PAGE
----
How Apple Future Proofed Themselves

by | Software Development

Every year since 2007, Apple has launched their latest generation product of iPhones into the world.

There’s always lots of pent-up demand and excitement from fans and the press, and gazillions of podcasts, videos and articles all speculating about what new gee-whiz features will end up on the new phones.

However, there was one recent article that caught my eye and didn’t seem to get much coverage on the internet.

Touch ID, which has been Apple’s trademark security authentication mechanism since the introduction of their iPhone 5s back in 2013, has been replaced by a new security mechanism called Face ID.

Instead of using one of your fingers on the iPhone’s home button to authenticate who you are, the iPhone X scans your entire face, as Apple’s next-generation security mechanism for accessing all apps on the iPhone (and perhaps their other devices down the road).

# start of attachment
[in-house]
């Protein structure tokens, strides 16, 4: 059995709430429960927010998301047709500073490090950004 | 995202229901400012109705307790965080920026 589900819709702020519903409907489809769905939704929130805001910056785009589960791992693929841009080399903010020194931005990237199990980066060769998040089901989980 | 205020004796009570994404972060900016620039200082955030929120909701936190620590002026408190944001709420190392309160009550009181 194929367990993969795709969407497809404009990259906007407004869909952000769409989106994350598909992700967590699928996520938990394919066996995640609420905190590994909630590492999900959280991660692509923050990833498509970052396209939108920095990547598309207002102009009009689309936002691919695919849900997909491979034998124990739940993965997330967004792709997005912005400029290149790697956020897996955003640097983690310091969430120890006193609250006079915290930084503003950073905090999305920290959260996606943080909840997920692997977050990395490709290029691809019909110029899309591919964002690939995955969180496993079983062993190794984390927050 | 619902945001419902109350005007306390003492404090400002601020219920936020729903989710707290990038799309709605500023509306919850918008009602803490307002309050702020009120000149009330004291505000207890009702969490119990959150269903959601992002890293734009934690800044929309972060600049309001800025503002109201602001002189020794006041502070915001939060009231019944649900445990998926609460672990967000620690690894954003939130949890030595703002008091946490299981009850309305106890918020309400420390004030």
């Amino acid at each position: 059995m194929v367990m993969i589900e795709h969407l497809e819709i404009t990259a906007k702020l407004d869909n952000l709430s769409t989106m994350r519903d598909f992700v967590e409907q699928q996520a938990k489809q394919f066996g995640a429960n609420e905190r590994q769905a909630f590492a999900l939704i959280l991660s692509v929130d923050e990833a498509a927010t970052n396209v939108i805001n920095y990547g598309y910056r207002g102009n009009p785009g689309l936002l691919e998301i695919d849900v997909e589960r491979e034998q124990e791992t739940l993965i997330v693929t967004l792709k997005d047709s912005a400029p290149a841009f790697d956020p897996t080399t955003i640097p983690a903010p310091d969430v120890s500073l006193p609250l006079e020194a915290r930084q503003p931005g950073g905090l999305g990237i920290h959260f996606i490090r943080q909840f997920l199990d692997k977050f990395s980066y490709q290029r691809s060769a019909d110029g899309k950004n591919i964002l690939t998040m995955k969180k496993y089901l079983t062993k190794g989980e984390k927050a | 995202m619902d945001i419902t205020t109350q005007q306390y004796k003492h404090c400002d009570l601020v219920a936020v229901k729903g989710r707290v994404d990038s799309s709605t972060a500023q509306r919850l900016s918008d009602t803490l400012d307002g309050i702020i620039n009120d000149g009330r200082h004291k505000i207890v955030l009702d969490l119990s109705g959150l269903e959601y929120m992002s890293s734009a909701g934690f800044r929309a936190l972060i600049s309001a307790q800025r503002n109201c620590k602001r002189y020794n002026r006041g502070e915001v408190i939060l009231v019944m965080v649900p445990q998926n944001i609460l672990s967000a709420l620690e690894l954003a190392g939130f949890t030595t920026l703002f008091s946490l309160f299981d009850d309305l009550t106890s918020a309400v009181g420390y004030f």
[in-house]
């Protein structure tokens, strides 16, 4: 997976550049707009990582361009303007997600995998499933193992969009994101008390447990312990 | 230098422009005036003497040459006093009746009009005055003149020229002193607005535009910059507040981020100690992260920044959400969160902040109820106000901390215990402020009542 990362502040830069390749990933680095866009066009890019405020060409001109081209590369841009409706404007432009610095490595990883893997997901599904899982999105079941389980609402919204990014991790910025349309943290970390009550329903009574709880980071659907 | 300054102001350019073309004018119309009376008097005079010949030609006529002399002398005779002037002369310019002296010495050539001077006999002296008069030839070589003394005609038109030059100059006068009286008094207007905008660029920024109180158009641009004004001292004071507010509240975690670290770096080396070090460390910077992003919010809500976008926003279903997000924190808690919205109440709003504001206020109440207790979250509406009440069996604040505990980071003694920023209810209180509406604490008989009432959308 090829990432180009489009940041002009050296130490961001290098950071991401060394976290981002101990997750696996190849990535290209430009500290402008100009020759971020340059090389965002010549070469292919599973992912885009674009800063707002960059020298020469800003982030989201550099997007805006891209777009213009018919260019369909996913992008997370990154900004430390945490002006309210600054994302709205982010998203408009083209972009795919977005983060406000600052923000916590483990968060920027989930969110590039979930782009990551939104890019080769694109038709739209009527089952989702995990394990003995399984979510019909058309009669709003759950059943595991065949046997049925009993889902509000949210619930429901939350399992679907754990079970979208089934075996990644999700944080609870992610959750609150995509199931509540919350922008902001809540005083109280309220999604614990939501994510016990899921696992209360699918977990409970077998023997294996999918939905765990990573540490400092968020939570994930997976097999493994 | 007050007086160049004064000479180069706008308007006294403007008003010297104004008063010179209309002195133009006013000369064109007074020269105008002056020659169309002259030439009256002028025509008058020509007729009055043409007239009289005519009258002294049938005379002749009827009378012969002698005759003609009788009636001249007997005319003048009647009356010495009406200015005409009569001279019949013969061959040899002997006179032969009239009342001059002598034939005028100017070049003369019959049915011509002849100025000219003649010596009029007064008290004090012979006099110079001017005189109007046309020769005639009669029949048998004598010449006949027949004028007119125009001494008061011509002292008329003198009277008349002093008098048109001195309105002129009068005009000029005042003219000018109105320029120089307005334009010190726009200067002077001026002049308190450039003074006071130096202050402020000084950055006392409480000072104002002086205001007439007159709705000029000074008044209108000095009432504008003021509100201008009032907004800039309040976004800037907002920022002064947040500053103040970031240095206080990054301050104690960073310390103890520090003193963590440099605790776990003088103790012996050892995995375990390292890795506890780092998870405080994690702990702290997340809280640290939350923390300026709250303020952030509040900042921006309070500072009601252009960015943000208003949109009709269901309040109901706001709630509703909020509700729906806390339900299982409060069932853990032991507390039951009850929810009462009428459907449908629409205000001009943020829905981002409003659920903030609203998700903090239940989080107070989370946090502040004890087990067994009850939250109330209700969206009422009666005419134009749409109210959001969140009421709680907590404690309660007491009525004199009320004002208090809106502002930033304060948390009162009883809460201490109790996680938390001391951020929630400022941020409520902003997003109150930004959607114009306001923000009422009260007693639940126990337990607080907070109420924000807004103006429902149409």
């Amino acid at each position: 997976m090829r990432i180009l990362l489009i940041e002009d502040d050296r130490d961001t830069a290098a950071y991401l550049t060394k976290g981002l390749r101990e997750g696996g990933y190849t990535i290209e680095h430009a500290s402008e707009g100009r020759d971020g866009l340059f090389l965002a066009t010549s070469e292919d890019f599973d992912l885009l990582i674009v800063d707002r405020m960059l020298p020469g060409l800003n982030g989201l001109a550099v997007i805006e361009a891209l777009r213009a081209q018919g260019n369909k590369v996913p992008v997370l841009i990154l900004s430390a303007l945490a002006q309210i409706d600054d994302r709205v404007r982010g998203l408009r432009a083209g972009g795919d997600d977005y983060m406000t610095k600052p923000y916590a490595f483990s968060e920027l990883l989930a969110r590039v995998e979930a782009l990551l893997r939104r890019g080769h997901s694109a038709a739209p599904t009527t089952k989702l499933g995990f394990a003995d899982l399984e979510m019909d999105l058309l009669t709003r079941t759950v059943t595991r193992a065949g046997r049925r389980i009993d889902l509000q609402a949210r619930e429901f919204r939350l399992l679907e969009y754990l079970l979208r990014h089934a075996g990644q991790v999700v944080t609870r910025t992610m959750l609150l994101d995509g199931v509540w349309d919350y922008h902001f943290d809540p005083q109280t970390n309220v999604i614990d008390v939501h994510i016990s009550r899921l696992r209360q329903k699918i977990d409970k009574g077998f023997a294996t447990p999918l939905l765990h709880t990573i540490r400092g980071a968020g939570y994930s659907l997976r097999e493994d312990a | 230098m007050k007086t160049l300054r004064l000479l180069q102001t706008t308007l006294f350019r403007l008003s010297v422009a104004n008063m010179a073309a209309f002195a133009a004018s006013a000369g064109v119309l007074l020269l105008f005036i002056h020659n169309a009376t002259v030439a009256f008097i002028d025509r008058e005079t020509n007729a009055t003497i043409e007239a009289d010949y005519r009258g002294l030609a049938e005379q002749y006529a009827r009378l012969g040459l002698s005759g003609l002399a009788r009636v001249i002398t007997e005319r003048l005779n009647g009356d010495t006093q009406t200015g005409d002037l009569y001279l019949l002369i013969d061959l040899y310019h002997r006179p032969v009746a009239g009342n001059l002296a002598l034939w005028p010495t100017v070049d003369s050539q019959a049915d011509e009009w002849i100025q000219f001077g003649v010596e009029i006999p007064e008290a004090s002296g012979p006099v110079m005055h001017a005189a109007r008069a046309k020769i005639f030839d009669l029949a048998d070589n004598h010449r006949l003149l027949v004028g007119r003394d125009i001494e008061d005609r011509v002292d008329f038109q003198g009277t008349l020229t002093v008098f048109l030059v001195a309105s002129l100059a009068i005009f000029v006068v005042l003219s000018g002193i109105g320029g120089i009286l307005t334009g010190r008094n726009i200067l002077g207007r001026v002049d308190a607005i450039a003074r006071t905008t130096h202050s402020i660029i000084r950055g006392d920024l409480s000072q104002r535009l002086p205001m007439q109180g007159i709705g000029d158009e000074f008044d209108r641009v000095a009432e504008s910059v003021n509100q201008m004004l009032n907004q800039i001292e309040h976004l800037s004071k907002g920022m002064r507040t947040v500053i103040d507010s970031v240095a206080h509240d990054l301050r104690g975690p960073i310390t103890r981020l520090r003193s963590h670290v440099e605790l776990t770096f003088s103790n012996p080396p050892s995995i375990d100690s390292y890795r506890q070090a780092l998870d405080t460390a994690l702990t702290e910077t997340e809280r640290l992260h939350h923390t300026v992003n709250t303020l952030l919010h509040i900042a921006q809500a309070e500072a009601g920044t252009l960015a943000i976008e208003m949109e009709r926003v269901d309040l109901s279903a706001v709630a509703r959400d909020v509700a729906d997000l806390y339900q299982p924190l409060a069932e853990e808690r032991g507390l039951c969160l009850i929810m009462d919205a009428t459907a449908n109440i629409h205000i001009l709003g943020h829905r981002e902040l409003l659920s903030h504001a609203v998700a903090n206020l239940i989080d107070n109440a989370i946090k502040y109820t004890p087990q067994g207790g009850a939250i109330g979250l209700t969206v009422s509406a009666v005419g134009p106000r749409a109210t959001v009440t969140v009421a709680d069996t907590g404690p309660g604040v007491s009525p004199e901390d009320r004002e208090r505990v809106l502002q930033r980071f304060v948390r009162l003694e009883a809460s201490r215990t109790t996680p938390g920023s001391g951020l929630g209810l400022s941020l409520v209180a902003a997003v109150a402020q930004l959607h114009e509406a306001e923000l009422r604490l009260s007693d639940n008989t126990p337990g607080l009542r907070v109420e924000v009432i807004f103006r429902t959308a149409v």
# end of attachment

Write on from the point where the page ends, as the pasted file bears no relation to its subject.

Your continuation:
Such is the nature of technology, which is always progressing forward and at a relentless pace.

But the article mentions something about Face ID that was welcome news to any software developer who used the Touch ID fingerprint scanning security mechanism to authenticate users of their applications.

Face ID automatically replaces Touch ID security without the developer having to lift a finger to make it work.

*cue singing angels*

If there’s one thing that pleases a software programmer to no end, it’s implementing new functionality without paying for it with blood, sweat, and code monkey tears, hunched over a sweaty keyboard and pulling your hair out, trying to implement some brand new functionality.

In this case, every Apple programmer who put in the time and effort to make Touch ID work in their application, won’t have to write A SINGLE NEW LINE OF CODE, to make Face ID work.

So when an iPhone X owner launches an app that formerly used Touch ID to authenticate a user, the iPhone X automatically knows to use Face ID recognition instead of Touch ID technology.